By Ed Reeves, Co-Founder and Director of Moneypenny
As the old aphorism goes, from little acorns mighty oaks do grow. That’s certainly been true in our experience. In the space of 15 years, we’ve gone from a small start-up with three staff to a company with over 400 employees and building work now underway on a brand new £15m HQ. So, what are the secrets to sowing the seeds of a successful small business? Here are 10 of the most valuable lessons that I’ve learnt along the way.
1. Put people first
Your people are your business. The best products or services in the world will nosedive without the right people behind them. But that’s not to say that skill sets are everything. There are two types of people in this world: one with a great attitude and reasonable skills, the second with great skills, and a reasonable attitude. Don’t delay for a second; attitude wins every time. And once you’ve got that person, invest in them, hug them, praise them and love them! Recruitment is so expensive in every way possible. Invest in your staff welfare and environment and they’ll stay. Don’t underestimate the fact that staff happiness and retention lead as directly to profit as much as sales does.
2. Big ideas
The experts don’t always know best, so don’t be afraid to think big and act bigger. Are you in your business to pay your way, or for the big time exit? If it’s the exit, buyers will want to know that you achieved something that’s hard for others to recreate. Sometimes they’ll be very big risks, but don’t be afraid of failure. Fortune certainly favours the brave in business. We did it with our first offices (when we purchased 12,000 sq ft for only 15 staff at the time, because we were too new to lease large space), as well as by offering our services to large corporate firms, and opening in the US. Each venture gets less risky, but we know we need to keep moving forward – and fast.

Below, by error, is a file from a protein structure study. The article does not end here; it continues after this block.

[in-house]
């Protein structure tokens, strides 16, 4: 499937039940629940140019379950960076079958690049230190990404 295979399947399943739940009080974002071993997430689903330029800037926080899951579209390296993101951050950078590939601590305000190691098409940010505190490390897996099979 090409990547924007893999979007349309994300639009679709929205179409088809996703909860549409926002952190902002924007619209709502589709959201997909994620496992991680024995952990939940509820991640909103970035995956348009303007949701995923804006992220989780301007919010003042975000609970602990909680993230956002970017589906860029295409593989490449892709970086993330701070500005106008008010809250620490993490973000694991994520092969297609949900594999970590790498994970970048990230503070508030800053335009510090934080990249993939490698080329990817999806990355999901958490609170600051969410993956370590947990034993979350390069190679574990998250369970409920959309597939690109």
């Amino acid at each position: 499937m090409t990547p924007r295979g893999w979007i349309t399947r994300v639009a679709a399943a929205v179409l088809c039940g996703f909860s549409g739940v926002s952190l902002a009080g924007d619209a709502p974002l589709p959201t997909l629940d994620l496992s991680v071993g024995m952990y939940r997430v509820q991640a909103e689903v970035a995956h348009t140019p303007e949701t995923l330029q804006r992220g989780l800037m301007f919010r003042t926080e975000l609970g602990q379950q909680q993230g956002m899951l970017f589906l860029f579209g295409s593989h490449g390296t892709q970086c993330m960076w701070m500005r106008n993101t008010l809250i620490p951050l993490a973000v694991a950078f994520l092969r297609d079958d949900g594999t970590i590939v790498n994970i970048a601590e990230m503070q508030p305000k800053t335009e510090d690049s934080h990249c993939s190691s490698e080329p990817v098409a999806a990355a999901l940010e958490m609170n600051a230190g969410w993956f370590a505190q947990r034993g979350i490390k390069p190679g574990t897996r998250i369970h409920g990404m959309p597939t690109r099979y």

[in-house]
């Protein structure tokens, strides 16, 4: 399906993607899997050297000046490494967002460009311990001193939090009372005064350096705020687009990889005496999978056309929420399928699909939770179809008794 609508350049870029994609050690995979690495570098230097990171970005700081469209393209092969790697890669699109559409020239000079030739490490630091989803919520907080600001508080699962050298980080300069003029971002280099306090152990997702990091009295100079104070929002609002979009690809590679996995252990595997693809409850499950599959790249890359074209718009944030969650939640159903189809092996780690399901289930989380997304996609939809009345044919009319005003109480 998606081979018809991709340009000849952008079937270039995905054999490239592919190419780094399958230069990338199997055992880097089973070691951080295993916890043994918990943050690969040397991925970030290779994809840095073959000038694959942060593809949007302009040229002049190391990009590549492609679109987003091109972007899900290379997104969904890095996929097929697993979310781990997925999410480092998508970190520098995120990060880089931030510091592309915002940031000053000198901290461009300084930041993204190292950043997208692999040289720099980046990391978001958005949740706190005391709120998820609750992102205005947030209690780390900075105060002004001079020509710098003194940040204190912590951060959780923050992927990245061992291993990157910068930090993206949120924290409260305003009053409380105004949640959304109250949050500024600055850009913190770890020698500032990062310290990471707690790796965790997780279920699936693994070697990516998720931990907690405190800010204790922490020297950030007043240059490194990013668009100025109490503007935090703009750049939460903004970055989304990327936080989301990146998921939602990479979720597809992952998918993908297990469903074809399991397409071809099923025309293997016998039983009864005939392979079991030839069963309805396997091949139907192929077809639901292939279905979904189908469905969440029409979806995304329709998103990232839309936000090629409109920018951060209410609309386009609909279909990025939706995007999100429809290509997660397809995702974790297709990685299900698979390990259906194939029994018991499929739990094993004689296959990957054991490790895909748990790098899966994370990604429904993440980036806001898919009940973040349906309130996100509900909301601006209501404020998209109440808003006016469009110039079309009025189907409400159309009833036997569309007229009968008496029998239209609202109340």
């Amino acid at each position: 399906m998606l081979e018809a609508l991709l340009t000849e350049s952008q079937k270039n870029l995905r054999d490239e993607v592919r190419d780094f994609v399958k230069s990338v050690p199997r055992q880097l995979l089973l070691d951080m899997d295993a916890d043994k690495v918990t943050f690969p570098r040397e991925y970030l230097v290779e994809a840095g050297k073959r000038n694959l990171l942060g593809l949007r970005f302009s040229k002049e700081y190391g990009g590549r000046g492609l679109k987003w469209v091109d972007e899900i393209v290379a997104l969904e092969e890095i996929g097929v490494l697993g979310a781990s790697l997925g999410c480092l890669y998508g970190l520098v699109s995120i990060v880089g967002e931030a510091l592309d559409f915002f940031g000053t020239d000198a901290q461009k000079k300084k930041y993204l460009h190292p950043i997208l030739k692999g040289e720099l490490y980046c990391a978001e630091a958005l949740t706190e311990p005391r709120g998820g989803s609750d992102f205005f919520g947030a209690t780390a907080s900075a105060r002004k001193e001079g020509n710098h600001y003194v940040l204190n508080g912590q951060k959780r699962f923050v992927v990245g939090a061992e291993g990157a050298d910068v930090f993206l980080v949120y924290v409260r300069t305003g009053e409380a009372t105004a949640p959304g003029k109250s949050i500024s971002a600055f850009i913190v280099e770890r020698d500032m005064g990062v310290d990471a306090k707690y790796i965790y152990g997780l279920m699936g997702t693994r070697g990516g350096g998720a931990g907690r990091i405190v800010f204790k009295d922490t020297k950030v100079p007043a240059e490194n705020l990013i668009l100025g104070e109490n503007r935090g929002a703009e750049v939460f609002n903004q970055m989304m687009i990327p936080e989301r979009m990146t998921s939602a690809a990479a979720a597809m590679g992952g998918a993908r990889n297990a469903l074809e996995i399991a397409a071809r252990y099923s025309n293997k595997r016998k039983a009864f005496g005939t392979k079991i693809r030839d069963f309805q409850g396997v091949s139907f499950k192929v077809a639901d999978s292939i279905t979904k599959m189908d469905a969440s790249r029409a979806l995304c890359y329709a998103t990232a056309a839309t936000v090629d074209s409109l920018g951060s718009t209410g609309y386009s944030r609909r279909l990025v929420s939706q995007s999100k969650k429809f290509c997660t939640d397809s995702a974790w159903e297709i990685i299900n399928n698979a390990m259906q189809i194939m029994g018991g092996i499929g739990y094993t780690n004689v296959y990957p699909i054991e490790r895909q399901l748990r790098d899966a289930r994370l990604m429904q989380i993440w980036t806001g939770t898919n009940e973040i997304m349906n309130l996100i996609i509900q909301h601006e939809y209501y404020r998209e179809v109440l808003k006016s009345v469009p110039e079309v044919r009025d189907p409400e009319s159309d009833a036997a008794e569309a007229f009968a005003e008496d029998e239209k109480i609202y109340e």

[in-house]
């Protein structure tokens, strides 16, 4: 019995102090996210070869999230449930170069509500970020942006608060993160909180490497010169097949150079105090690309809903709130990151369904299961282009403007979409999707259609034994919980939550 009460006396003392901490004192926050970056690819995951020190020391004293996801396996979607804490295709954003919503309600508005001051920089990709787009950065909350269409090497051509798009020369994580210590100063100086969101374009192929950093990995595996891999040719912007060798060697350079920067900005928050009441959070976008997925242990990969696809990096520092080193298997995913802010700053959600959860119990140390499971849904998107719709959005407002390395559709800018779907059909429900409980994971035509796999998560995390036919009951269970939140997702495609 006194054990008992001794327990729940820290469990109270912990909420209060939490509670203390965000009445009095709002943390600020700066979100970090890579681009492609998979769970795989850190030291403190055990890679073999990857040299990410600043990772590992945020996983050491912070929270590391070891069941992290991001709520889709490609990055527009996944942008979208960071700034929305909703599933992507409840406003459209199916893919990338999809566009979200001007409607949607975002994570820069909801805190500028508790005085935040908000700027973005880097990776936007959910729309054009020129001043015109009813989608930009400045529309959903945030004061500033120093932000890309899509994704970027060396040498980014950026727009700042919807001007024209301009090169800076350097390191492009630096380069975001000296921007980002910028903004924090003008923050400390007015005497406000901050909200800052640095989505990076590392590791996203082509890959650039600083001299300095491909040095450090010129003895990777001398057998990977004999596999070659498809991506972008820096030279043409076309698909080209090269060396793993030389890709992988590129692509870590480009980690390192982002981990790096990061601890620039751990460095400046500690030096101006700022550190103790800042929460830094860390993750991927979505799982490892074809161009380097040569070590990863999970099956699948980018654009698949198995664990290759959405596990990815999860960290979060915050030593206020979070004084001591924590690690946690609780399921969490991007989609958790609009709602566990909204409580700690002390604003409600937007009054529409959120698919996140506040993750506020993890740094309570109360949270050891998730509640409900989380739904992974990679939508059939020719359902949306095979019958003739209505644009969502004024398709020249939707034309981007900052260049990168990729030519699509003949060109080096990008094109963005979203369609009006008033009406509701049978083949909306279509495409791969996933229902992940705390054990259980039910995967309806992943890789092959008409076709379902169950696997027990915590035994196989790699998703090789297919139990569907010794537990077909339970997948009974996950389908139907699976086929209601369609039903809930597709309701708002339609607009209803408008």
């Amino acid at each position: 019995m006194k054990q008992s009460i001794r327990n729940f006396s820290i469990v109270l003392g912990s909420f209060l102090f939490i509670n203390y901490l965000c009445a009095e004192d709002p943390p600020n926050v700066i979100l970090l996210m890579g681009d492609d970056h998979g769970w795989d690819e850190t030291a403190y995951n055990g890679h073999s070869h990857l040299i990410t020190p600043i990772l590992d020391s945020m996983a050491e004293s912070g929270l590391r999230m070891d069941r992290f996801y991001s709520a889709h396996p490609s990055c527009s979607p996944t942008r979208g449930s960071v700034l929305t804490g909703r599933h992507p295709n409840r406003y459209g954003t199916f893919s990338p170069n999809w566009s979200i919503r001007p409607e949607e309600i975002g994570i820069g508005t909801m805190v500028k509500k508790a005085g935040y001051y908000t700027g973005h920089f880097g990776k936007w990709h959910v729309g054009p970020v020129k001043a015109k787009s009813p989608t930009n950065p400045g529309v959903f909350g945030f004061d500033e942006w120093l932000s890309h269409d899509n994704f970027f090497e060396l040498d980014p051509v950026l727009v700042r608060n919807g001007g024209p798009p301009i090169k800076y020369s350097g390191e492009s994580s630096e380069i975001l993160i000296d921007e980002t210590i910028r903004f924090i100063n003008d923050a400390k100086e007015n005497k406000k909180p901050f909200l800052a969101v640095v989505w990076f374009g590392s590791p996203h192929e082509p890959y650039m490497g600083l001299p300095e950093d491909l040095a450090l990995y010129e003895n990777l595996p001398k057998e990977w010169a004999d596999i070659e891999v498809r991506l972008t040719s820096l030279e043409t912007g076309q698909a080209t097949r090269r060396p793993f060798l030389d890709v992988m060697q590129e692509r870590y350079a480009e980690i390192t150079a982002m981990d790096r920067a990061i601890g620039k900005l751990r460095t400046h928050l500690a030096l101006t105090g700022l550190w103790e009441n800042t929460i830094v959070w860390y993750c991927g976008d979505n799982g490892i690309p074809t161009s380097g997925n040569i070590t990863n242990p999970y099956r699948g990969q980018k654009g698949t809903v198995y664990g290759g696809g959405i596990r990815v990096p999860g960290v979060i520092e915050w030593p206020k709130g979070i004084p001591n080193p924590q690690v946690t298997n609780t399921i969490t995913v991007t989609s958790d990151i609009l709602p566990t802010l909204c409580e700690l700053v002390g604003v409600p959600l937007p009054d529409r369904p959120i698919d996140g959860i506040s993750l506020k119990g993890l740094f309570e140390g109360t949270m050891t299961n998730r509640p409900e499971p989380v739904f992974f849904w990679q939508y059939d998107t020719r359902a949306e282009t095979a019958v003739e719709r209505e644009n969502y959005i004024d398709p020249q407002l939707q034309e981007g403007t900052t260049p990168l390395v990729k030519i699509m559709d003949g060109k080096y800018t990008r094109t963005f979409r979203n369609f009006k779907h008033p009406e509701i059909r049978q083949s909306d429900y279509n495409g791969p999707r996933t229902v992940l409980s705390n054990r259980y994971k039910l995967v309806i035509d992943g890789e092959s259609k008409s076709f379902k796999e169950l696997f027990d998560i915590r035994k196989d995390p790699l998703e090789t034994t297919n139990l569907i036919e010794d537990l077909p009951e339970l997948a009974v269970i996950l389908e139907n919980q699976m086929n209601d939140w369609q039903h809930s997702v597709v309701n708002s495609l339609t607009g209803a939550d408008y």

3. Connect and relate
In many ways, the ability to establish and nurture relationships are two of the most important skills that any entrepreneur can learn. Think of it as chasing a potential boyfriend or girlfriend. If you’re passionate enough about them, you’ll keep on plugging away until they concede to a date. We did it with many governing bodies back in 2009. We now have excellent relationships with them, and as a result, dominate certain sectors. If we’d realised what those relationships would deliver when we’d started out, we’d have concentrated on very little else.
4. Money matters
The first thing that will cripple your business ambitions is cash flow. Manage it properly and your world will open in front of your eyes. Get it wrong and you’ll spend an eternity begging from bankers. Solve the challenge by being creative. Structure the business so suppliers take the load. Or manage customer payments. There are plenty ways of skinning it, but just don’t accept that old-school 60-day terms are the route to riches. They’re not. Our particular solution came from asking clients to pay in advance for Moneypenny via direct debit. We were confident we were so much better than the competition that people wouldn’t mind.